Thursday, November 24, 2005
From Wednesday's CDC's Public Health Law News:
Massachusetts may soon require health insurance for the state’s estimated half million uninsured residents. The state legislature is considering two separate plans. Under Gov. Mitt Romney’s plan, all residents would be required to buy insurance. Health insurance companies would be required to offer low-cost options, and people who earn less than $28,710 could receive state subsidies. The second plan, proposed in the House, would require employers to provide insurance or face a payroll tax. All persons who remained uninsured would face suspension of their driver’s licenses. The Massachusetts proposals are the first time any U.S. state legislature has seriously considered mandatory health insurance. “We have entered an age when there is more of a sense that there should be individual responsibility for your life and your family, that you owe it to your community to have coverage,” said Robert Blendon, a research professor at the Harvard School of Public Health. But not all residents are pleased with the prospect of being required to pay for health insurance. “Insurance is not my top priority right now. Day-to-day living is, like food,” said a Boston hair stylist. Other states have been hesitant to mandate insurance. “The fear with individual mandates is that you drive people out of state. Essentially it’s a tax, no matter how it gets worked out,” said Howard Berliner, of the New School for Management and Urban Policy in New York. But, said Berliner, “the individual mandate is not perfect, but I would much prefer in New York that we had that than just a growing number without insurance at all.” The Massachusetts bills are being considered by a legislative committee this week.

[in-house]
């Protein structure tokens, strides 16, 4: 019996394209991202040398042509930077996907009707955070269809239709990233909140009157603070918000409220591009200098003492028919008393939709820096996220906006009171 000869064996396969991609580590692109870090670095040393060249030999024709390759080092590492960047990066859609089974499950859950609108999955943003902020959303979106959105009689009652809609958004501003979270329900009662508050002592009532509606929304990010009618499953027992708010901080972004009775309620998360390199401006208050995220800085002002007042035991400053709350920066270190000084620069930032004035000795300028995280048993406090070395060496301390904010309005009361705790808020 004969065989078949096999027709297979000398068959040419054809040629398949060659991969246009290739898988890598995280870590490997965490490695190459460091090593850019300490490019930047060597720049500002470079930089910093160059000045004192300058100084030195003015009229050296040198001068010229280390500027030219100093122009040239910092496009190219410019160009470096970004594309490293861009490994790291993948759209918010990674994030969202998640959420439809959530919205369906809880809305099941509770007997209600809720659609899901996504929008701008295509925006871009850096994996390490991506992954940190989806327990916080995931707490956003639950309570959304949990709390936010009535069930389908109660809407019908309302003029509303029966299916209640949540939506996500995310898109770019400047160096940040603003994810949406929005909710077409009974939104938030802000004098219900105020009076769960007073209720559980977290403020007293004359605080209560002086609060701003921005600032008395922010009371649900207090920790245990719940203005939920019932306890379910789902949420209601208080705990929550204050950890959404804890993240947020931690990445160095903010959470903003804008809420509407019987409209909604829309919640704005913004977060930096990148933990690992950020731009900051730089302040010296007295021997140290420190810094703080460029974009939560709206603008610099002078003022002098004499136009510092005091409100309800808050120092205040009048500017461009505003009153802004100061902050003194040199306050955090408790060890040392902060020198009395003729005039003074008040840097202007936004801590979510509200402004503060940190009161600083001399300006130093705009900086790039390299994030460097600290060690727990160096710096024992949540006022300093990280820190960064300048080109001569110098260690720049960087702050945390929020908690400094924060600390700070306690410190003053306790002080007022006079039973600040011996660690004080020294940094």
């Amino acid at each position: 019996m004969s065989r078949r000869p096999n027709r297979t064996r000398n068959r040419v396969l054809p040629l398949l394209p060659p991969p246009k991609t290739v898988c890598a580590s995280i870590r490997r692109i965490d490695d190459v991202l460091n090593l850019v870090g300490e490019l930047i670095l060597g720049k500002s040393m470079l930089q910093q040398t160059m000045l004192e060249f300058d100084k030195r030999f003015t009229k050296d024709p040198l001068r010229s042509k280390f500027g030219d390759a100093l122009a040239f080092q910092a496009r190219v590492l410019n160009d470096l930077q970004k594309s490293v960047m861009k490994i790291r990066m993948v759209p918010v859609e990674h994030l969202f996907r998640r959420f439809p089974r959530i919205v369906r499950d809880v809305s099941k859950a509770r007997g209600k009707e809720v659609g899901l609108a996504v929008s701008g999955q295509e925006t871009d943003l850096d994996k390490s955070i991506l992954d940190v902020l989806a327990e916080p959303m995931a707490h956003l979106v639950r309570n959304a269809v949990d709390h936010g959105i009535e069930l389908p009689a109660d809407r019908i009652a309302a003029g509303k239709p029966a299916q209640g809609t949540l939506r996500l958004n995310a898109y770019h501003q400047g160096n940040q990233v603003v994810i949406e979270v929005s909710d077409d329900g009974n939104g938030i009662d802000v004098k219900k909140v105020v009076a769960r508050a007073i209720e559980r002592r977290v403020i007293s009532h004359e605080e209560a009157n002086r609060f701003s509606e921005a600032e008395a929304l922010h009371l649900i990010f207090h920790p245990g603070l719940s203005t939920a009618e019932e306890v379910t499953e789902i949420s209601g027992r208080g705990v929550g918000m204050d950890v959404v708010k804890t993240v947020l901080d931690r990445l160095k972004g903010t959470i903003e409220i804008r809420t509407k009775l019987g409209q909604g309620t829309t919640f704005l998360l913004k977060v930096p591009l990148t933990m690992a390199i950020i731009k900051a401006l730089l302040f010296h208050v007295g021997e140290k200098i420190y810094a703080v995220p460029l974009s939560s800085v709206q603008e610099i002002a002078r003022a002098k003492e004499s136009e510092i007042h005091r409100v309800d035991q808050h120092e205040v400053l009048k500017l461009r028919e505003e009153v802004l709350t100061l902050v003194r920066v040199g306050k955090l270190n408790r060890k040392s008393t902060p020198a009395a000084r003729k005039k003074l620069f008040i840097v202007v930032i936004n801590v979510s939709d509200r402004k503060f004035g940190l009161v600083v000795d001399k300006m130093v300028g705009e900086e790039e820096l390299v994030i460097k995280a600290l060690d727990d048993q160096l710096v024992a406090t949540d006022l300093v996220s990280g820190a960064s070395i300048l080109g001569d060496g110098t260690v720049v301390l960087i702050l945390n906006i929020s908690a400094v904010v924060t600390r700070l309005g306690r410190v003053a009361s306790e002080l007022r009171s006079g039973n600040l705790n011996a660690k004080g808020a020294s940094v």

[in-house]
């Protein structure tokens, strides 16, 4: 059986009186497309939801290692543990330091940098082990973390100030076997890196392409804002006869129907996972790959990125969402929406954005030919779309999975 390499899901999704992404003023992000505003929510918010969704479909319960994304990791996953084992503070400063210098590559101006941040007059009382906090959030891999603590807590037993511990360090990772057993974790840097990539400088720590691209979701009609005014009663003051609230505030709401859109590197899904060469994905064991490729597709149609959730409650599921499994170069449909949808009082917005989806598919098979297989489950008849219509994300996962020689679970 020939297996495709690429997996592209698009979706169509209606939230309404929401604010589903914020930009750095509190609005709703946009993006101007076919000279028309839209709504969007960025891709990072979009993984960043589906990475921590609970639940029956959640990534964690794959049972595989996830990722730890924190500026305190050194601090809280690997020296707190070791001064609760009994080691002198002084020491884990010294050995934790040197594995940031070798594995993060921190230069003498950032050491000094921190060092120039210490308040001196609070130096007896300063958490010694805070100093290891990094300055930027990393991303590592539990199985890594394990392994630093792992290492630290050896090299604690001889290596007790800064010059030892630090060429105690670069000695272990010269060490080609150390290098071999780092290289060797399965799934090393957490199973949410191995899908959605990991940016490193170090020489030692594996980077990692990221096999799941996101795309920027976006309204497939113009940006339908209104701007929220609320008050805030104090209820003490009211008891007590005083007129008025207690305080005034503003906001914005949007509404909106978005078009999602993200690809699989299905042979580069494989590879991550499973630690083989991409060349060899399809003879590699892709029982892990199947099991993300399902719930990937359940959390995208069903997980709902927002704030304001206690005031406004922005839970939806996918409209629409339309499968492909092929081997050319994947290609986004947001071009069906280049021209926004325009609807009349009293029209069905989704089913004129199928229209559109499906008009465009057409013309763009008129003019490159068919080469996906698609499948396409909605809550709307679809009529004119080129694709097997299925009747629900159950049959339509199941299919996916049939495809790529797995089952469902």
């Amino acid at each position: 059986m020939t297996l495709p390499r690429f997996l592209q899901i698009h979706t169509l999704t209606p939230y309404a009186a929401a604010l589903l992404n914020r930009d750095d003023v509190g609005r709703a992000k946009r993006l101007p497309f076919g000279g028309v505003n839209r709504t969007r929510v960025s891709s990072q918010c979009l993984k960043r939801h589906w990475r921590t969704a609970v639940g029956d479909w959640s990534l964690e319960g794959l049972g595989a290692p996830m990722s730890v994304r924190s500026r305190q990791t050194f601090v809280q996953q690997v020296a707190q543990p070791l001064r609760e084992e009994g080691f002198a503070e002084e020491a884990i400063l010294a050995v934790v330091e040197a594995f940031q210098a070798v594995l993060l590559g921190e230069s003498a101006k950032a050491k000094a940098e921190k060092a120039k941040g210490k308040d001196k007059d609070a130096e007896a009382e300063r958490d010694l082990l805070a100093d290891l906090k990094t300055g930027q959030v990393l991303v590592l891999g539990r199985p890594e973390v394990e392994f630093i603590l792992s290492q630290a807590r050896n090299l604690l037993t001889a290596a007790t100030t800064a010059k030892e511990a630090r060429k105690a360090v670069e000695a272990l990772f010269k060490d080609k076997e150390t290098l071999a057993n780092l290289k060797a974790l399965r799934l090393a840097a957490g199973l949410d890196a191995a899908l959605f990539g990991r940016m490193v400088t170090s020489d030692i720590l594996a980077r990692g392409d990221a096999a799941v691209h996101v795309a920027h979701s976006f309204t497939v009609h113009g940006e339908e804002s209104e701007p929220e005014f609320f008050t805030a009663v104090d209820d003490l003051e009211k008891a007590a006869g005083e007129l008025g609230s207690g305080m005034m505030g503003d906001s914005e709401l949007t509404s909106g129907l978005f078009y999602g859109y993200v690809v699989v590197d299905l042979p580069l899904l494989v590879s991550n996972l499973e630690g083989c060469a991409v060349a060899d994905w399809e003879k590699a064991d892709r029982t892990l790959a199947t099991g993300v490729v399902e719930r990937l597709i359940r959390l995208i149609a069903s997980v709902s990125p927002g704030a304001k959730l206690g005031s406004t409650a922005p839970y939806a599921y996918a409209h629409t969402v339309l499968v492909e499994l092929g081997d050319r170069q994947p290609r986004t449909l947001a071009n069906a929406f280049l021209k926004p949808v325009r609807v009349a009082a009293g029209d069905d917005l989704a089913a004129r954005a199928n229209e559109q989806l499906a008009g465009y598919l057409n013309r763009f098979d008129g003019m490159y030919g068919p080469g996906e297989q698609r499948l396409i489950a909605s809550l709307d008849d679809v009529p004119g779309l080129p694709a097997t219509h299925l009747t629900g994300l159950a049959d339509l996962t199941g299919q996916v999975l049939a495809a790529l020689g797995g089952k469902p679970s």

Read all about it in the Christian Science Monitor. [tm]